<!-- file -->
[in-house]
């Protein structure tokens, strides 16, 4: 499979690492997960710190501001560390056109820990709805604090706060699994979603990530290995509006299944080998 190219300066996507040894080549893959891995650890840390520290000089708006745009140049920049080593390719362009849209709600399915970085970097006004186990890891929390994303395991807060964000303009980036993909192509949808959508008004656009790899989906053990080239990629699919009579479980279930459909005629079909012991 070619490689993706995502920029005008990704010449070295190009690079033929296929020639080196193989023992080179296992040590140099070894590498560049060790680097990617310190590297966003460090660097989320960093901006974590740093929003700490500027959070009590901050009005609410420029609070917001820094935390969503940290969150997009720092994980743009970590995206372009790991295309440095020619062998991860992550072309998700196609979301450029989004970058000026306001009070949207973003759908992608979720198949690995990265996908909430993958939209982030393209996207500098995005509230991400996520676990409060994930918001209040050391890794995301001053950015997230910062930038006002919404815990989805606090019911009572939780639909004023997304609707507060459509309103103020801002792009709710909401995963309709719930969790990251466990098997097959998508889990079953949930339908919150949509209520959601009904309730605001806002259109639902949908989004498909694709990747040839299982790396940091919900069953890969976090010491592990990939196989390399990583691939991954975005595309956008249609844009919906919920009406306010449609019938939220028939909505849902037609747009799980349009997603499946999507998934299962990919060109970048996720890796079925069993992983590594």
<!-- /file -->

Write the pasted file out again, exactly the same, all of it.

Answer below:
[in-house]
């Protein structure tokens, strides 16, 4: 499979690492997960710190501001560390056109820990709805604090706060699994979603990530290995509006299944080998 190219300066996507040894080549893959891995650890840390520290000089708006745009140049920049080593390719362009849209709600399915970085970097006004186990890891929390994303395991807060964000303009980036993909192509949808959508008004656009790899989906053990080239990629699919009579479980279930459909005629079909012991 070619490689993706995502920029005008990704010449070295190009690079033929296929020639080196193989023992080179296992040590140099070894590498560049060790680097990617310190590297966003460090660097989320960093901006974590740093929003700490500027959070009590901050009005609410420029609070917001820094935390969503940290969150997009720092994980743009970590995206372009790991295309440095020619062998991860992550072309998700196609979301450029989004970058000026306001009070949207973003759908992608979720198949690995990265996908909430993958939209982030393209996207500098995005509230991400996520676990409060994930918001209040050391890794995301001053950015997230910062930038006002919404815990989805606090019911009572939780639909004023997304609707507060459509309103103020801002792009709710909401995963309709719930969790990251466990098997097959998508889990079953949930339908919150949509209520959601009904309730605001806002259109639902949908989004498909694709990747040839299982790396940091919900069953890969976090010491592990990939196989390399990583691939991954975005595309956008249609844009919906919920009406306010449609019938939220028939909505849902037609747009799980349009997603499946999507998934299962990919060109970048996720890796079925069993992983590594």